Towson close, but loses 46-40 to No. 15 Georgetown

After going 1-31 last season, Towson retained only three

scholarship players and added three transfers from the Big East.

The Tigers also put together a schedule that was something –

literally – to write home about, opening with 10 straight games on

the road.

They’re off to a decent start, and Game No. 9 was nearly a major

upset. Towson stayed close the entire way before falling 46-40 to

cold-shooting No. 15 Georgetown.

”The biggest thing is our new and better players,” Towson

coach Pat Skerry said. ”When you get good players, it makes you

look like a pretty good coach.”

The best of the new arrivals was an ace in the hole against the

Hoyas. Georgetown transfer Jerrelle Benimon had 11 points and 16

rebounds to lead the Tigers (4-5), and he played traffic cop on

defense for a team that often seemed to know what was coming from

the Princeton Offense.

”I could read stuff. I played in the offense, so it’s just a

whole bunch of reads, so once you see one thing you can sniff it

out,” Benimon said. ”It helped a lot, especially in the first


The Tigers held the Hoyas (7-1) to 17 percent shooting in the

first half and 29 percent for the game, but Towson was undone by 22

turnovers and a 33 percent shooting performance that was only a

little better than Georgetown’s.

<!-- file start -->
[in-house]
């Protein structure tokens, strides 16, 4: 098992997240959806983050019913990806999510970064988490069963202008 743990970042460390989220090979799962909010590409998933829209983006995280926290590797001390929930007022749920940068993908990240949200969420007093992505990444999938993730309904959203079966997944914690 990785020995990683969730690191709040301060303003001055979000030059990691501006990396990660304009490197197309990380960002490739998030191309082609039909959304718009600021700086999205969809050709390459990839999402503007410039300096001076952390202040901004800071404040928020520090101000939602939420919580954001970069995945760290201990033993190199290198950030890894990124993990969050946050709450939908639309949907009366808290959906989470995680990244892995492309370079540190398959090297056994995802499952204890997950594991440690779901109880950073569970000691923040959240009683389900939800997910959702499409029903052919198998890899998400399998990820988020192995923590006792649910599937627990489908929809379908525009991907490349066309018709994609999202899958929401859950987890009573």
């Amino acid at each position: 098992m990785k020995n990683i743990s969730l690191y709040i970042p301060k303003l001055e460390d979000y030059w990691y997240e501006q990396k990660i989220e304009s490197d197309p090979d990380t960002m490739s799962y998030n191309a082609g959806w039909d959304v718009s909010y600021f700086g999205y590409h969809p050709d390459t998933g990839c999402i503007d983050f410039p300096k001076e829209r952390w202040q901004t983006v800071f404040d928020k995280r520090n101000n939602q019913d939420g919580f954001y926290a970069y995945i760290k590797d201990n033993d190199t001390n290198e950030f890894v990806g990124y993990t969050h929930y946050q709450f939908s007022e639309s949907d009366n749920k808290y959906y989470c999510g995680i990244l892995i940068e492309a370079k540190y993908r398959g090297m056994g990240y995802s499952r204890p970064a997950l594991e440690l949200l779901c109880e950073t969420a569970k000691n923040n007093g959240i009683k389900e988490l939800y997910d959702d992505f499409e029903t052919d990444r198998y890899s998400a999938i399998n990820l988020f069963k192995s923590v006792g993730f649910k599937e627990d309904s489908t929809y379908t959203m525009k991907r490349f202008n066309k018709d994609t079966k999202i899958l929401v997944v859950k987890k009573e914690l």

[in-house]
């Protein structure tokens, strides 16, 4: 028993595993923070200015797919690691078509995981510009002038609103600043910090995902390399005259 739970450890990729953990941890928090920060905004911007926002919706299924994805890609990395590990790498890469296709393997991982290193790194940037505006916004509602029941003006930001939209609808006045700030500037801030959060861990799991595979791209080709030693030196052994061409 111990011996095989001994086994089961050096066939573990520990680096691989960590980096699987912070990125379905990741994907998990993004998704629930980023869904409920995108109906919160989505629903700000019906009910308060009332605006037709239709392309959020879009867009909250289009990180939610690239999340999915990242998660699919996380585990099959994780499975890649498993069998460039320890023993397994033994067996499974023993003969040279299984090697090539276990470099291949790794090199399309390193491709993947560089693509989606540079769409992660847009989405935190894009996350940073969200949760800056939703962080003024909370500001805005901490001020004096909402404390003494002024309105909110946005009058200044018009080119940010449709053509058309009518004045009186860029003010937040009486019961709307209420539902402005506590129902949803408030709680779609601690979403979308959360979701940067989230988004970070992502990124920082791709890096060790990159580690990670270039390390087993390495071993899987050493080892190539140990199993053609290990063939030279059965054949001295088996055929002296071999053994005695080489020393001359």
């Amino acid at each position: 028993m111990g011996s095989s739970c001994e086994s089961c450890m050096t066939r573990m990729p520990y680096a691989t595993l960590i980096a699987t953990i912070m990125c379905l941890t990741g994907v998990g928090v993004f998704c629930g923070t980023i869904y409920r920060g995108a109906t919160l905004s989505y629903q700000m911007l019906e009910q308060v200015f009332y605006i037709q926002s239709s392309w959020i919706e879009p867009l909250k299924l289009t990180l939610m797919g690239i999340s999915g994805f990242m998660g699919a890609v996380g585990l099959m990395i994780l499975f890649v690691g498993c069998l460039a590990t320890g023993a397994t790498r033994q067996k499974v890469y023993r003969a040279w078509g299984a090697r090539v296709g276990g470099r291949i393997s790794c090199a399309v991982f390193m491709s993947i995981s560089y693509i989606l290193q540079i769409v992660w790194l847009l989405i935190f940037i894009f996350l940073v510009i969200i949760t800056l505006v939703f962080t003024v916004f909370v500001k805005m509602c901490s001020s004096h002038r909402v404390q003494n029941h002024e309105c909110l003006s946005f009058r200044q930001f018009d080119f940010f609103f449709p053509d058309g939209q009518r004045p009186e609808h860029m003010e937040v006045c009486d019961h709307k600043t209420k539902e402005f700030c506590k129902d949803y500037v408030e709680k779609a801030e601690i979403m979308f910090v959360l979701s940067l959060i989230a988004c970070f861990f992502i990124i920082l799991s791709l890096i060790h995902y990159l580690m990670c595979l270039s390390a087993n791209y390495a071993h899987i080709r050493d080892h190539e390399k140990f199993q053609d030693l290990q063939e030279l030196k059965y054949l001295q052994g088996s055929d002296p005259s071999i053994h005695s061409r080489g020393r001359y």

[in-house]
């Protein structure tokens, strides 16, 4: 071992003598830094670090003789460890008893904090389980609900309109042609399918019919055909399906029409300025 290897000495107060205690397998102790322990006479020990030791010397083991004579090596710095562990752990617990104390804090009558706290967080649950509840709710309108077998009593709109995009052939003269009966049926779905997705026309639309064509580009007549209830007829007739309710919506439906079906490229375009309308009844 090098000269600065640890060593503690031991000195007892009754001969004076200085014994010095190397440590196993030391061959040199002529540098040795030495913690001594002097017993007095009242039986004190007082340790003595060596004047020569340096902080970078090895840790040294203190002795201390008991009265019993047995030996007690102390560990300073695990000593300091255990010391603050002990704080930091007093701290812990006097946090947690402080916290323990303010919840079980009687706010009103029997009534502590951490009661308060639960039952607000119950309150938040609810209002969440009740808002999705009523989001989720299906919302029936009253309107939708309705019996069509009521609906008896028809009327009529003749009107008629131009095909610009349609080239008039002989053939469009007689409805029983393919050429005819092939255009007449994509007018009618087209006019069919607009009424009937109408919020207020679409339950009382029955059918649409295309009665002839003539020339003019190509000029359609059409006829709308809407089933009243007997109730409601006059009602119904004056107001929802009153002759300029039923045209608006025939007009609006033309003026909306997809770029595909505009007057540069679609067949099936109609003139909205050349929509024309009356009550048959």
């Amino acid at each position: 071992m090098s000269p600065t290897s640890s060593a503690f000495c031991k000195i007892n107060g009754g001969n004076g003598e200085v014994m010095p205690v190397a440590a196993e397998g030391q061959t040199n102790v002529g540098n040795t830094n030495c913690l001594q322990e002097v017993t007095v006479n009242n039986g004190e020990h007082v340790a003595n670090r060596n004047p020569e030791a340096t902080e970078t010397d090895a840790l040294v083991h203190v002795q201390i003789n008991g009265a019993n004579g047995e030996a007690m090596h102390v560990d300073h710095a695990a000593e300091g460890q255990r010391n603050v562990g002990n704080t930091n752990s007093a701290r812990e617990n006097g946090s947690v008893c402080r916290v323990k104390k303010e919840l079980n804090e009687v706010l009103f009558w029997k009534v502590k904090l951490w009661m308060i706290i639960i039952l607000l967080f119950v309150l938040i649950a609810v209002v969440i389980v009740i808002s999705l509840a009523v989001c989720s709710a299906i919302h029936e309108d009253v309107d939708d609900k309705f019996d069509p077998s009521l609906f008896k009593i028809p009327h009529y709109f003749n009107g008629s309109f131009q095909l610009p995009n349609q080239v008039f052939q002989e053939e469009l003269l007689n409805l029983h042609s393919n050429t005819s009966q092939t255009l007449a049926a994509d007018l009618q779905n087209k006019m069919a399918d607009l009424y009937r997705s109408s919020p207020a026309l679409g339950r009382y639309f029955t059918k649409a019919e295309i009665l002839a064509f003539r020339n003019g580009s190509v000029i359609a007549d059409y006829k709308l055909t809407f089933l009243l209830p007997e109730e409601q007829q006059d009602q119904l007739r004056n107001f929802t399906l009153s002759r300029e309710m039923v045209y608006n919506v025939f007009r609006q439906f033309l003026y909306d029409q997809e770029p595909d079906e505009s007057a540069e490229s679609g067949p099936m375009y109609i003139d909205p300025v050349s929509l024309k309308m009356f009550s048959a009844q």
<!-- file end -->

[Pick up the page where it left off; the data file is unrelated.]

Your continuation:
With the game on the line, the Tigers’ final possessions were a

hodgepodge of turnovers and air balls. Towson’s final points came

on a 3-pointer from freshman point guard Jerome Hairston that cut

the Hoyas’ lead to 42-40 with 4:35 to play.

”It was one of those games where we said, `Let’s try to make it

as ugly as possible,”’ Georgetown coach John Thompson III said.

”This group, we can win a lot of different ways. We can win at a

fast pace. We can win at a slow pace. We can win what purists may

call pretty. But we can also win ugly, and I thought that in the

second half we had to win ugly today.”

If that’s the case, the strategy was a roaring success.

Georgetown managed to win despite its second clankfest in eight

days. The Hoyas set the school record for scoring futility in the

shot clock era with a 37-36 win over Tennessee – a game Thompson

compared to one he played when he was 8 years old.

This time, he was more defensive about the offensiveness of his

offense. He said he was concerned about the lack of scoring, but

not overly concerned. He insisted he has ”good offensive

players,” but he said they are ”immature offensively” and ”have

a lot of growing up to do.”

”We have a lot of guys that are thinking, trying to figure out

where to go, what to do, what reads to make,” Thompson said.

”It’s something we have to work on.”

Greg Whittington scored 11 points, and Mikael Hopkins and Otto

Porter had 10 apiece for the Hoyas, whose only loss came in

overtime against No. 1 Indiana. Towson was the first of four home

opponents in the soft part of the schedule that, in theory, is

supposed to give Thompson a chance to give his bench some

much-needed work, but Tigers showed they are no longer a punch line

of a team.

”We got some talent and they compete pretty hard,” Skerry

said, ”and as we get more and more cohesive, I think we have a

change of having a pretty good ball club and obviously build a

special program.”

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